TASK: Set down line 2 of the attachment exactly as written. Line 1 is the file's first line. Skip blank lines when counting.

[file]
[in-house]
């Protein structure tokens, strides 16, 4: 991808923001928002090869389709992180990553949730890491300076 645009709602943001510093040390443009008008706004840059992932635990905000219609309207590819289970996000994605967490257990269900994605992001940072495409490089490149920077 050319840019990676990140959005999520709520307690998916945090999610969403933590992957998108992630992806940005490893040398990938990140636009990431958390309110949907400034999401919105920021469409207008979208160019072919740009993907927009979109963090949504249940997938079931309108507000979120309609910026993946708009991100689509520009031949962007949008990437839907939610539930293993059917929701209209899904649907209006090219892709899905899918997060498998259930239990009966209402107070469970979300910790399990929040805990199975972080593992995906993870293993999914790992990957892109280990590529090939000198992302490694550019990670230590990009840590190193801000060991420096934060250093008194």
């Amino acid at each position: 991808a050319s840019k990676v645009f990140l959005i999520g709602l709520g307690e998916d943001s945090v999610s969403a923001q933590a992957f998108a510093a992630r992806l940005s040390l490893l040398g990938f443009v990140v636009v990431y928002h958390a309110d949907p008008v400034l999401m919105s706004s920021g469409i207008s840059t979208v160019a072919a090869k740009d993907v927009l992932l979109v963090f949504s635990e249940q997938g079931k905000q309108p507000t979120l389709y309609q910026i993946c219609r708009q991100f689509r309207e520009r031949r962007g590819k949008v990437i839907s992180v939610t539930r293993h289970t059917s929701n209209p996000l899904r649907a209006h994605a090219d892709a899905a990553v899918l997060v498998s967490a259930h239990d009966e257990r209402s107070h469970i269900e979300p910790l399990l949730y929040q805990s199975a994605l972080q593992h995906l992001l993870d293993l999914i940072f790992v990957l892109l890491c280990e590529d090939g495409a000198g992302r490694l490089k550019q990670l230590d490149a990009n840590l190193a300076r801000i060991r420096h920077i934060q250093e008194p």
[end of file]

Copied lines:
């Protein structure tokens, strides 16, 4: 991808923001928002090869389709992180990553949730890491300076 645009709602943001510093040390443009008008706004840059992932635990905000219609309207590819289970996000994605967490257990269900994605992001940072495409490089490149920077 050319840019990676990140959005999520709520307690998916945090999610969403933590992957998108992630992806940005490893040398990938990140636009990431958390309110949907400034999401919105920021469409207008979208160019072919740009993907927009979109963090949504249940997938079931309108507000979120309609910026993946708009991100689509520009031949962007949008990437839907939610539930293993059917929701209209899904649907209006090219892709899905899918997060498998259930239990009966209402107070469970979300910790399990929040805990199975972080593992995906993870293993999914790992990957892109280990590529090939000198992302490694550019990670230590990009840590190193801000060991420096934060250093008194």